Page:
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What is the total amount of gold ever mined?


There’s an interesting feature from the BBC about the total supply of gold in the world.  This is not idle speculation done for amusement; it actually matters to those who advocate pegging currencies to gold as they used to be.  I read some time ago that all of the gold ever mined in history would come about one-third of the way up the Washington monument.  The BBC story seems to bear this out.  It quotes estimates which suggest that the world’s gold would all fit into a cube with sides of about 67 feet.  Thomson Reuters GFMS, which produces an annual gold survey, whose latest figure for all the gold in the world is 171,300 tonnes.  This corresponds to our cube, or a block nearly 32ft 2in above ground if it covered Wimbledon’s centre court.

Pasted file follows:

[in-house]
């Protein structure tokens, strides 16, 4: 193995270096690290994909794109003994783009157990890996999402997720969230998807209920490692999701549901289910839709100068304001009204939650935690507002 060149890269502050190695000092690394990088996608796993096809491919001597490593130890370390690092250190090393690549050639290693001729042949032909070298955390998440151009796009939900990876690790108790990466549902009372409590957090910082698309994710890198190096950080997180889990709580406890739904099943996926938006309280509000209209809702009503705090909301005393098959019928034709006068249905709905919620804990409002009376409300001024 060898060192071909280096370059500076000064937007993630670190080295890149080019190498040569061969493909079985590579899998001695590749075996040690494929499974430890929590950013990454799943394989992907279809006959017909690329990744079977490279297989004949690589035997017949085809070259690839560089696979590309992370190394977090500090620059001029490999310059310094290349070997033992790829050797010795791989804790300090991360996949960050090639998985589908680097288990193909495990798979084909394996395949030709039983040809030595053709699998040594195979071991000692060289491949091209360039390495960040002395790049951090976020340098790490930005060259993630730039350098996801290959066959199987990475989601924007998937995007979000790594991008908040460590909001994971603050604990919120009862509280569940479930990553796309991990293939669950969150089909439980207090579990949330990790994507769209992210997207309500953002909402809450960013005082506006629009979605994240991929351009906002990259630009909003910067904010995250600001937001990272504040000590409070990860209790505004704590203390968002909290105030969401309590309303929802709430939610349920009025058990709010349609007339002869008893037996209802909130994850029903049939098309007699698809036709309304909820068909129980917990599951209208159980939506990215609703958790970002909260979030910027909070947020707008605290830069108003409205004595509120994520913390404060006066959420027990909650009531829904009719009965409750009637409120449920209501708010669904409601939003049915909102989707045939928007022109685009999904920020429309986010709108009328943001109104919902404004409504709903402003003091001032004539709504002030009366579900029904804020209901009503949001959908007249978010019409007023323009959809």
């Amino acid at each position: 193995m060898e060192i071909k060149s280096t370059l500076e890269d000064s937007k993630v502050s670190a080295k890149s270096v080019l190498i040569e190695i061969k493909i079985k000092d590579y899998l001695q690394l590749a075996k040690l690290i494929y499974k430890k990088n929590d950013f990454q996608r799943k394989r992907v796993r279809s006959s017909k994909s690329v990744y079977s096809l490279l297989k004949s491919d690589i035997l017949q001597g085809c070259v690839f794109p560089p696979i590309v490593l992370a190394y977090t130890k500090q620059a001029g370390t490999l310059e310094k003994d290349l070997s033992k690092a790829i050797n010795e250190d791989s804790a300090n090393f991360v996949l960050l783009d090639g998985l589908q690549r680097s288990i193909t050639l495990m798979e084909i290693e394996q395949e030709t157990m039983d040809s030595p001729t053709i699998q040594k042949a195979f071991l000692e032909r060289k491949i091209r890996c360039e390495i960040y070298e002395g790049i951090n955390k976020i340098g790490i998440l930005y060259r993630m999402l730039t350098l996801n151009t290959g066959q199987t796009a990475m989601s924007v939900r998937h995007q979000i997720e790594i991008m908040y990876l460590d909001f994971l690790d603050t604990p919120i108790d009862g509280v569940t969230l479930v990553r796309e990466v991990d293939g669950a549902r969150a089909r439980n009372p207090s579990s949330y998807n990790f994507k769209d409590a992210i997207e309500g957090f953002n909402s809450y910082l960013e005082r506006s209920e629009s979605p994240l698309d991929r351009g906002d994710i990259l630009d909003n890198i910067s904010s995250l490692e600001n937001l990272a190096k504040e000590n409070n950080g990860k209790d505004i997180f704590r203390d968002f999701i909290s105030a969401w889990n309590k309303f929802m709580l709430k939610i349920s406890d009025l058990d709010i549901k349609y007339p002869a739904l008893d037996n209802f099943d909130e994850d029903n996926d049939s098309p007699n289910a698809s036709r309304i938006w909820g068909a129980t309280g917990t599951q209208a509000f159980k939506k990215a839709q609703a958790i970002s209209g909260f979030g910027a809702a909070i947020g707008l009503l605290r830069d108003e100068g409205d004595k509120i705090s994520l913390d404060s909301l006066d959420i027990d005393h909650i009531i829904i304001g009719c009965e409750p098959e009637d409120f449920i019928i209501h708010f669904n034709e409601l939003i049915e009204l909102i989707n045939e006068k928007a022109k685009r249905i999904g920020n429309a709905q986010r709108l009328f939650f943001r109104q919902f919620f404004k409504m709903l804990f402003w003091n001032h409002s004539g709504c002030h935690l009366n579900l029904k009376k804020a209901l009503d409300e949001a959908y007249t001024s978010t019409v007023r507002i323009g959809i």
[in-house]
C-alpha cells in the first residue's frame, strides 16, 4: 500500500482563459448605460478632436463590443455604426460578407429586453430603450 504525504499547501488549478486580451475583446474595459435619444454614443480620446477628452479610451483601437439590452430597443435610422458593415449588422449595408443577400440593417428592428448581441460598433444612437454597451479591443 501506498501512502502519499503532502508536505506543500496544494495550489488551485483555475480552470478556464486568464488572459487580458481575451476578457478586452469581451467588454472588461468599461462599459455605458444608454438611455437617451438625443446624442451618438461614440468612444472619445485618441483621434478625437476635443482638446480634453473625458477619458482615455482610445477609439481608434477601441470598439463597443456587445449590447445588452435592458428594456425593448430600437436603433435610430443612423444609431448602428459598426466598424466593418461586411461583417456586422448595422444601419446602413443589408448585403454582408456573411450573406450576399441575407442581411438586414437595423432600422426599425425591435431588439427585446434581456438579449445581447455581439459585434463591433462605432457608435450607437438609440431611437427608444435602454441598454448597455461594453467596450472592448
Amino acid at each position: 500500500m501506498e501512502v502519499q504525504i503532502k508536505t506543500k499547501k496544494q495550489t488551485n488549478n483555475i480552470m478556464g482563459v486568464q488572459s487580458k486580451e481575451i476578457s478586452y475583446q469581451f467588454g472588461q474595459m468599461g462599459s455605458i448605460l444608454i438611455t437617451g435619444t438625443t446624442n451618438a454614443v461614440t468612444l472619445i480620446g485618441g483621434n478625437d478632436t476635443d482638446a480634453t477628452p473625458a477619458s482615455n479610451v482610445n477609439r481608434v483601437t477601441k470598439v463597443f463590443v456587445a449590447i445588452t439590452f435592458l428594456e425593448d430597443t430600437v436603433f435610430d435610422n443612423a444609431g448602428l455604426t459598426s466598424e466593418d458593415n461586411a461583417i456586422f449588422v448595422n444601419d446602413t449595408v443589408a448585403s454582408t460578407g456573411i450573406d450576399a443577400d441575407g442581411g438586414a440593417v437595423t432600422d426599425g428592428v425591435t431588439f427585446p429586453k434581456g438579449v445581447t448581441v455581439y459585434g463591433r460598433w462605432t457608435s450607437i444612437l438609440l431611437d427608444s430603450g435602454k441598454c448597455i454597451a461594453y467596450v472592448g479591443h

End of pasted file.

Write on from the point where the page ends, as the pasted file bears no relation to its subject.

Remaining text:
It isn’t a great deal to use as the world’s currency, and there’s a new problem.  Gold has historically been recycled, melted down from one use into another.  Now however, it is used in tiny amounts in technology goods, and may not be economically recoverable.  The British Geological Survey estimates that 12 percent of gold production is now used like this, and for the first time in history we might actually be using up gold.  The US Geological Survey estimates there are perhaps 52,000 tonnes of recoverable gold in the ground waiting to be mined.  If ever we do use up significant amounts, we’ll need to find ways of finding more.  And at that point asteroid mining might step up to the plate…


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